In-principle restrictions on the amount of information that can be gathered about a system have been proposed as a foundational principle in several recent reconstructions of the formalism of quantum mechanics. However, it seems unclear precisely why one should be thus restricted. We investigate the notion of paradoxical self-reference as a possible origin of such epistemic horizons by means of a fixed-point theorem in Cartesian closed categories due to Lawvere that illuminates and unifies the different perspectives on self-reference.
Richard Whitley, Jochen Gläser, The Changing Governance of the Sciences. The Advent of Research Evaluation Systems. Sociology of the Sciences Yearbook Content Type Journal Article Pages 465-468 DOI 10.1007/s11024-009-9132-4 Authors Jürgen Enders, University of Twente Enschede The Netherlands Journal Minerva Online ISSN 1573-1871 Print ISSN 0026-4695 Journal Volume Volume 47 Journal Issue Volume 47, Number 4.
This analysis of Hans Kelsen's international law theory takes into account the context of the German international legal discourse in the first half of the twentieth century, including the reactions of Carl Schmitt and other Weimar opponents of Kelsen. The relationship between his Pure Theory of Law and his international law writings is examined, enabling the reader to understand how Kelsen tried to square his own liberal cosmopolitan project with his methodological convictions as laid out in his Pure Theory of (...) Law. Finally, Jochen von Bernstorff discusses the limits and continuing relevance of Kelsenian formalism for international law under the term of 'reflexive formalism', and offers a reflection on Kelsen's theory of international law against the background of current debates over constitutionalisation, institutionalisation and fragmentation of international law. The book also includes biographical sketches of Hans Kelsen and his main students Alfred Verdross and Joseph L. Kunz. (shrink)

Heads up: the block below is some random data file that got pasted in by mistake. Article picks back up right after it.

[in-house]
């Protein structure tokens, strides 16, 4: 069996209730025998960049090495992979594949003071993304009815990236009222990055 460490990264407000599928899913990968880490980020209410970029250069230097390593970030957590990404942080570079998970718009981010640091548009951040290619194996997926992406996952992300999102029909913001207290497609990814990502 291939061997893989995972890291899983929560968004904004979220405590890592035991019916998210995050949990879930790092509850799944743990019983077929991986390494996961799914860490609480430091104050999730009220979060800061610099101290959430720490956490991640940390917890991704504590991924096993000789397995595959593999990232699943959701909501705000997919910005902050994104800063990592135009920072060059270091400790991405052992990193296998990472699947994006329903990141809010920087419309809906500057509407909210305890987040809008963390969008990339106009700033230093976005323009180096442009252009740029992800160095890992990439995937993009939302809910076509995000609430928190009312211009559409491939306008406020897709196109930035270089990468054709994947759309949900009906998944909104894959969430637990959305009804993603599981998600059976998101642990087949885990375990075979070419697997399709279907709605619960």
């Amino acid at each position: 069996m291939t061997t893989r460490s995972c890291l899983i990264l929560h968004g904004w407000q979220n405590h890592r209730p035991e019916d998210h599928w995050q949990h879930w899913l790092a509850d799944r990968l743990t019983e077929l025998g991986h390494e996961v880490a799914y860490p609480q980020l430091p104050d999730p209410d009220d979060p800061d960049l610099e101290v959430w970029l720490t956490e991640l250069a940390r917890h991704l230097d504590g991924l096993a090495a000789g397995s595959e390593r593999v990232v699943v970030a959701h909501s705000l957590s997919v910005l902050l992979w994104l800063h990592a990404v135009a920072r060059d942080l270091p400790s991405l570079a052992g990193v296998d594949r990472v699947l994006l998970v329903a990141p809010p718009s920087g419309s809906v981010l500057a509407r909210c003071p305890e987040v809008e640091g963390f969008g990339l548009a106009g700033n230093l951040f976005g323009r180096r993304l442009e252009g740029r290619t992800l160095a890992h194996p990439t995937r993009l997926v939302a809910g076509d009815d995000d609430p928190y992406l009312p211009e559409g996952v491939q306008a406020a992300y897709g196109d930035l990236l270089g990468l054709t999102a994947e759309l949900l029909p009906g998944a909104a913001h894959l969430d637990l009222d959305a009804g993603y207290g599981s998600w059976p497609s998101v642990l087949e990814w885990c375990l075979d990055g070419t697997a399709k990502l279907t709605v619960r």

Traditional approaches to human information processing tend to deal with perception and action planning in isolation, so that an adequate account of the perception-action interface is still missing. On the perceptual side, the dominant cognitive view largely underestimates, and thus fails to account for, the impact of action-related processes on both the processing of perceptual information and on perceptual learning. On the action side, most approaches conceive of action planning as a mere continuation of stimulus processing, thus failing to account (...) for the goal-directedness of even the simplest reaction in an experimental task. We propose a new framework for a more adequate theoretical treatment of perception and action planning, in which perceptual contents and action plans are coded in a common representational medium by feature codes with distal reference. Perceived events (perceptions) and to-be-produced events (actions) are equally represented by integrated, task-tuned networks of feature codes – cognitive structures we call event codes. We give an overview of evidence from a wide variety of empirical domains, such as spatial stimulus-response compatibility, sensorimotor synchronization, and ideomotor action, showing that our main assumptions are well supported by the data. Key Words: action planning; binding; common coding; event coding; feature integration; perception; perception-action interface. (shrink)